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Feb 5, 2013

SMotW #43: VaR Value at Risk

Security Metric of the Week #43: VaR Value at Risk

VaR is one of several metrics used to measure the financial aspects of information security.  

VaR is normally used in investment management, for insurance purposes, and to determine the appropriate levels of contingency cash reserves needed by banks etc., but it can be applied to measure other kinds of risk.

In the financial world, VaR is the calculated value of a portfolio of financial assets (e.g. stocks and shares) at which there is a stated probability of loss within a defined period, assuming normal trading.  For example, a 5% daily VaR of $1m means the value of the portfolio is predicted to fall by more than $1m on one day out of twenty, on average.

Management of ACME Enterprises Inc calculates the PRAGMATIC score for VaR at just 38%:


Although VaR appears to be quite Predictive and Relevant to information security, the remaining AGMATIC criteria reflect management's misgivings about this metric:

  • Actionability is low since there is not much that information security people can do to influence the value of information assets, aside from making it more expensive for adversaries to compromise it;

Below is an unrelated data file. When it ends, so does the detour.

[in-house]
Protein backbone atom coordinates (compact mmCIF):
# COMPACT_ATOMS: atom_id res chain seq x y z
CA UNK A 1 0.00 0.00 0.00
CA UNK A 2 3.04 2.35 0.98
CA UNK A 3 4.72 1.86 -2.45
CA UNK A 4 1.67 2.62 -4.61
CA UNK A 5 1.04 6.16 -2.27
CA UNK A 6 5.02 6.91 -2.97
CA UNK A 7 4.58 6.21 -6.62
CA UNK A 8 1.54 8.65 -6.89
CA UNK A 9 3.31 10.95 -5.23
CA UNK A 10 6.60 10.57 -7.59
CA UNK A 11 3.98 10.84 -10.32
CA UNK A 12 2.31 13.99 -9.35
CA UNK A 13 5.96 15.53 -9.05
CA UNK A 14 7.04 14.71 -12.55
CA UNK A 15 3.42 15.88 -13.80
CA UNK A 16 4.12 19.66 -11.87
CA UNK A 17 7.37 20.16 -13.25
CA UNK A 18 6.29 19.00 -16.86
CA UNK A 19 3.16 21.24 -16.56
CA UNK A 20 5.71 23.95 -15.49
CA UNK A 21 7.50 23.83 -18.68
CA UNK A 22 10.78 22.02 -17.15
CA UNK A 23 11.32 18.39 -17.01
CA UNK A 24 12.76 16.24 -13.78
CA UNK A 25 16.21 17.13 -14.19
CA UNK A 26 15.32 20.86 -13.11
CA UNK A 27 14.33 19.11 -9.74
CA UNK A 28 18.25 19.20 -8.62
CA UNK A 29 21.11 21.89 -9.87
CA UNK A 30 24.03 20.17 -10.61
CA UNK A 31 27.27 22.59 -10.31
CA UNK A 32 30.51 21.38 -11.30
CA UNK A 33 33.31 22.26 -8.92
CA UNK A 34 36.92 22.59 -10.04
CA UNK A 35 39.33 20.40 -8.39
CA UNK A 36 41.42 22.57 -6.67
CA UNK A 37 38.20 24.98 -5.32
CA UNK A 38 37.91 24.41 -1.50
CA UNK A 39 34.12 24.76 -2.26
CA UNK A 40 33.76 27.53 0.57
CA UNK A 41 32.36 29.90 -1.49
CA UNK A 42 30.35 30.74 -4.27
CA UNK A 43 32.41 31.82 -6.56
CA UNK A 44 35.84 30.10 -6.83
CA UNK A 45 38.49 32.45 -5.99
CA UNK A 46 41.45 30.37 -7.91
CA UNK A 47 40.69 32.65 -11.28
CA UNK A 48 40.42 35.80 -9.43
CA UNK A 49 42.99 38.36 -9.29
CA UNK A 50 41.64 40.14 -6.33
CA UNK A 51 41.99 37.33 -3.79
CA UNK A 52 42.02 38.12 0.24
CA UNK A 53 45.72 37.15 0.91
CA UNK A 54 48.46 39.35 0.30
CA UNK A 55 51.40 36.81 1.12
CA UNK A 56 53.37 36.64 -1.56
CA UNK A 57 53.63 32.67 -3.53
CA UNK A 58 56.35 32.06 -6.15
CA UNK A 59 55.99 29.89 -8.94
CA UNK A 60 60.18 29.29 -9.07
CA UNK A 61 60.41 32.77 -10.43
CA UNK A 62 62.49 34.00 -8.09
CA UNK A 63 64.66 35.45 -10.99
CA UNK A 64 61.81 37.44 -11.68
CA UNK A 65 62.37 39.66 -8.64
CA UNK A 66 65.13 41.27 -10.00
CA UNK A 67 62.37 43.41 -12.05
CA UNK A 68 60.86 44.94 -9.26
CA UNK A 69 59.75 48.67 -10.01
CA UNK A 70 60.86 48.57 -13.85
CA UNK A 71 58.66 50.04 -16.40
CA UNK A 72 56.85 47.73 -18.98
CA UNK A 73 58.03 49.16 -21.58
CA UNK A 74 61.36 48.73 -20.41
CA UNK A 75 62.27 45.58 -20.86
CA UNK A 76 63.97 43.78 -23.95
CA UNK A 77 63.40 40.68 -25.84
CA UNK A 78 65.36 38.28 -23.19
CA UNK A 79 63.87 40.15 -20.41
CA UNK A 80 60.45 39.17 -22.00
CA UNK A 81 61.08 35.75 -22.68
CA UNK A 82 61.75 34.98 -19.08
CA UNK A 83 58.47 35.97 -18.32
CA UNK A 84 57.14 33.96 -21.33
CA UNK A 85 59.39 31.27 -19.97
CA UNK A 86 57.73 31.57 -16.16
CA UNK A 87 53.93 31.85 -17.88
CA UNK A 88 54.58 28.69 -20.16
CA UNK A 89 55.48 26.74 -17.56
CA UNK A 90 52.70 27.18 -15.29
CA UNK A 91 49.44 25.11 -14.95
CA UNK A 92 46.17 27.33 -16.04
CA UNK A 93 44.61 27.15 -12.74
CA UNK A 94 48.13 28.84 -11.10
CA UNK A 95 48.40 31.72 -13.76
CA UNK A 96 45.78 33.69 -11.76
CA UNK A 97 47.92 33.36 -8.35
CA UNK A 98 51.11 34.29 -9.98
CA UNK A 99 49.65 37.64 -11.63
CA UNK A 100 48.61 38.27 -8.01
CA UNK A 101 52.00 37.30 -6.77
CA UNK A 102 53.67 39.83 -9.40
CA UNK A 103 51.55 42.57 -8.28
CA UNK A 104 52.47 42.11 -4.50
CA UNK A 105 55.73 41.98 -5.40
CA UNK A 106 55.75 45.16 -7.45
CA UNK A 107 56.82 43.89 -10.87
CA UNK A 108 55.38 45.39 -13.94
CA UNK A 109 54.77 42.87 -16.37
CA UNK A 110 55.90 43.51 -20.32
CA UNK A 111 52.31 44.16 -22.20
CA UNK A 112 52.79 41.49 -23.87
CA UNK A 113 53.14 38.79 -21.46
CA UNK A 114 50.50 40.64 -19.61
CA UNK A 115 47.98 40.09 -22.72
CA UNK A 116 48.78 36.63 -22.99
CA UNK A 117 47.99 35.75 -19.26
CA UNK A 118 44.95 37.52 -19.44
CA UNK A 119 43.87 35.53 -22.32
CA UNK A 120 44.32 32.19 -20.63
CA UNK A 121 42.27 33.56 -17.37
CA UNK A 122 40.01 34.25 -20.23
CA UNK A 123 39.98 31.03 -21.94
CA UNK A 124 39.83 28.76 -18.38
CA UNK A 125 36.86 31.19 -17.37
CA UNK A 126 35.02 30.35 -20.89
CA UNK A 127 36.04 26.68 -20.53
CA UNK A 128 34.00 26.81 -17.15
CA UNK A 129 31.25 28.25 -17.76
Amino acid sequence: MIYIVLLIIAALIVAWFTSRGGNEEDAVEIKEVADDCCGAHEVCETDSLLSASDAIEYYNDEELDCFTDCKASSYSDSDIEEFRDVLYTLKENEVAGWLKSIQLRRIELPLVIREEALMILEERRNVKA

• Genuinness: the ambiguities and assumptions involved in calculating VaR;
  • Meaningfulness: the variety of definitions and interpretations of VaR implies confusion about its meaning unless we take the trouble to explain it properly in this context;
  • Accuracy may be acceptable for commonplace security incidents that occur with predictable frequencies and outcomes, but not for rarer and often more extreme events;
  • Timeliness is limited because of the practical difficulties of re-calculating and updating the metric as assets and risks change;
  • Independence: the people best placed to determine the metric are the information asset owners, in conjunction with information security/risk management professionals.  They all have a vested interest in assuring management that information assets are not unduly at risk, hence their VaR calculations may be biased;
  • Cost-effectiveness suffers because of the effort required to calculate and update VaR relative to the utility of the metric.

Your opinions on the criteria and scoring may well differ, and that's fine - a good sign in fact.  If you had been involved in the PRAGMATIC ratings discussion, you would have had the chance to influence the outcome.  We are simply reporting the discussions that took place, hinting at the thinking processes and rationale behind the assigned ratings.  The analysis and discussion is a vital part of the PRAGMATIC process, and if anything is more important than the final score.  To understand the scoring fully, you would need to appreciate contextual factors such as the business of ACME Enterprises Inc., the nature of its information assets and information security risks, and the backgrounds, motivations and current interests of the managers involved.